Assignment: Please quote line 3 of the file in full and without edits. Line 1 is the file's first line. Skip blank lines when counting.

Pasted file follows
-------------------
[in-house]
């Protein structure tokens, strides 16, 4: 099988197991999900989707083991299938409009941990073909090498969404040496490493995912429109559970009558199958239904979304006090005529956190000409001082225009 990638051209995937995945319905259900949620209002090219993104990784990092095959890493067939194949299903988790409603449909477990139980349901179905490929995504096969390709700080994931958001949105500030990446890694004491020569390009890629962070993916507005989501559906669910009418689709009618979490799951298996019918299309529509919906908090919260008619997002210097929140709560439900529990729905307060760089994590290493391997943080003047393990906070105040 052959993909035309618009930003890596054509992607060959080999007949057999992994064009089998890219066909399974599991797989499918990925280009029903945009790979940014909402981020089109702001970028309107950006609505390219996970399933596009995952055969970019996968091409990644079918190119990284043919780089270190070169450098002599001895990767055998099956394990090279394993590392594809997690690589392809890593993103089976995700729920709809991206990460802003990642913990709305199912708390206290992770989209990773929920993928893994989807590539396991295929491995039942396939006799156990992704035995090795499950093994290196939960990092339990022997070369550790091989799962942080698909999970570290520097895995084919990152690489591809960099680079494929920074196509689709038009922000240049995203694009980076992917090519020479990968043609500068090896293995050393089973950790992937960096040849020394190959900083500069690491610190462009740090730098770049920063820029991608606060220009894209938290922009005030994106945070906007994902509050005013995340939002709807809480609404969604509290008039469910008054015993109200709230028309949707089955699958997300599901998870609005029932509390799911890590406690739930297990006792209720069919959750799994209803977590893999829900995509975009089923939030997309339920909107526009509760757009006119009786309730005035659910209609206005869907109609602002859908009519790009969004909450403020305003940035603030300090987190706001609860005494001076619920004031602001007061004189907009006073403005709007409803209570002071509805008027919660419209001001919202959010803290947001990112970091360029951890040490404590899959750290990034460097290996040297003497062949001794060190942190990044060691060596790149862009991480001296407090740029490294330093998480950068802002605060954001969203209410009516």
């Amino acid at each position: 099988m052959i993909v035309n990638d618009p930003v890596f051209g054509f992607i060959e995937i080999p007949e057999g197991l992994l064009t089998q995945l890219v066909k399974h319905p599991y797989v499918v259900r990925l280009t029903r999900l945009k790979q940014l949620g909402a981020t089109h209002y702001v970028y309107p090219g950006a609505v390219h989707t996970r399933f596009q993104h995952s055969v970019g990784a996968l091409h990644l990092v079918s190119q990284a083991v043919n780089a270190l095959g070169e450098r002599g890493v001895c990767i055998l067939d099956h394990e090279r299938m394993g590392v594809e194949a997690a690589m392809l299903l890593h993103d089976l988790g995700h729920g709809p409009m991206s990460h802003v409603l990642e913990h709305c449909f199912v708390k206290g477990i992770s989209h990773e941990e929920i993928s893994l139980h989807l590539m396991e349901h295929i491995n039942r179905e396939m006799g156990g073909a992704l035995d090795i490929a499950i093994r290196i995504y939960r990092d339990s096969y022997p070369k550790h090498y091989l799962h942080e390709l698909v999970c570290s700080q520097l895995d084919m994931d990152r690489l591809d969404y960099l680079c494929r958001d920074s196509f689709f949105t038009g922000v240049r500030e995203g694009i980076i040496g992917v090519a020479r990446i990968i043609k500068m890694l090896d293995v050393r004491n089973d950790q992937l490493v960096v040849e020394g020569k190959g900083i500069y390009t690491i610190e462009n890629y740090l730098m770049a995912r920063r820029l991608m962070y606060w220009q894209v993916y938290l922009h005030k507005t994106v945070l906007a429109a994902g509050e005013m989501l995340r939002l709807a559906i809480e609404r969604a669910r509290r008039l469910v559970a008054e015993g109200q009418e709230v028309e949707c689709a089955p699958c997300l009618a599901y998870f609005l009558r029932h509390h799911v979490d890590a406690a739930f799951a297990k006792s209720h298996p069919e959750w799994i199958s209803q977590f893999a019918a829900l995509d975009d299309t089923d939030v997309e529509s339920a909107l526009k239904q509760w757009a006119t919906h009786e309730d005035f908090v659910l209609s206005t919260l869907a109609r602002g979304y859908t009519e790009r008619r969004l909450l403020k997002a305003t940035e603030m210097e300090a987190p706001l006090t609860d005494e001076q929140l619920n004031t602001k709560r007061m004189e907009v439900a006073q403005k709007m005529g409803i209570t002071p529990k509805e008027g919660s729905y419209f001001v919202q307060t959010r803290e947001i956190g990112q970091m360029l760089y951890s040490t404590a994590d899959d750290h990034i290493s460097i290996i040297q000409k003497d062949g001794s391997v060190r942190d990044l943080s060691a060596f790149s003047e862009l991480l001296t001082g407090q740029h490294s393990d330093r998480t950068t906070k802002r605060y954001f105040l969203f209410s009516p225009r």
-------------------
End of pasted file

């Amino acid at each position: 099988m052959i993909v035309n990638d618009p930003v890596f051209g054509f992607i060959e995937i080999p007949e057999g197991l992994l064009t089998q995945l890219v066909k399974h319905p599991y797989v499918v259900r990925l280009t029903r999900l945009k790979q940014l949620g909402a981020t089109h209002y702001v970028y309107p090219g950006a609505v390219h989707t996970r399933f596009q993104h995952s055969v970019g990784a996968l091409h990644l990092v079918s190119q990284a083991v043919n780089a270190l095959g070169e450098r002599g890493v001895c990767i055998l067939d099956h394990e090279r299938m394993g590392v594809e194949a997690a690589m392809l299903l890593h993103d089976l988790g995700h729920g709809p409009m991206s990460h802003v409603l990642e913990h709305c449909f199912v708390k206290g477990i992770s989209h990773e941990e929920i993928s893994l139980h989807l590539m396991e349901h295929i491995n039942r179905e396939m006799g156990g073909a992704l035995d090795i490929a499950i093994r290196i995504y939960r990092d339990s096969y022997p070369k550790h090498y091989l799962h942080e390709l698909v999970c570290s700080q520097l895995d084919m994931d990152r690489l591809d969404y960099l680079c494929r958001d920074s196509f689709f949105t038009g922000v240049r500030e995203g694009i980076i040496g992917v090519a020479r990446i990968i043609k500068m890694l090896d293995v050393r004491n089973d950790q992937l490493v960096v040849e020394g020569k190959g900083i500069y390009t690491i610190e462009n890629y740090l730098m770049a995912r920063r820029l991608m962070y606060w220009q894209v993916y938290l922009h005030k507005t994106v945070l906007a429109a994902g509050e005013m989501l995340r939002l709807a559906i809480e609404r969604a669910r509290r008039l469910v559970a008054e015993g109200q009418e709230v028309e949707c689709a089955p699958c997300l009618a599901y998870f609005l009558r029932h509390h799911v979490d890590a406690a739930f799951a297990k006792s209720h298996p069919e959750w799994i199958s209803q977590f893999a019918a829900l995509d975009d299309t089923d939030v997309e529509s339920a909107l526009k239904q509760w757009a006119t919906h009786e309730d005035f908090v659910l209609s206005t919260l869907a109609r602002g979304y859908t009519e790009r008619r969004l909450l403020k997002a305003t940035e603030m210097e300090a987190p706001l006090t609860d005494e001076q929140l619920n004031t602001k709560r007061m004189e907009v439900a006073q403005k709007m005529g409803i209570t002071p529990k509805e008027g919660s729905y419209f001001v919202q307060t959010r803290e947001i956190g990112q970091m360029l760089y951890s040490t404590a994590d899959d750290h990034i290493s460097i290996i040297q000409k003497d062949g001794s391997v060190r942190d990044l943080s060691a060596f790149s003047e862009l991480l001296t001082g407090q740029h490294s393990d330093r998480t950068t906070k802002r605060y954001f105040l969203f209410s009516p225009r």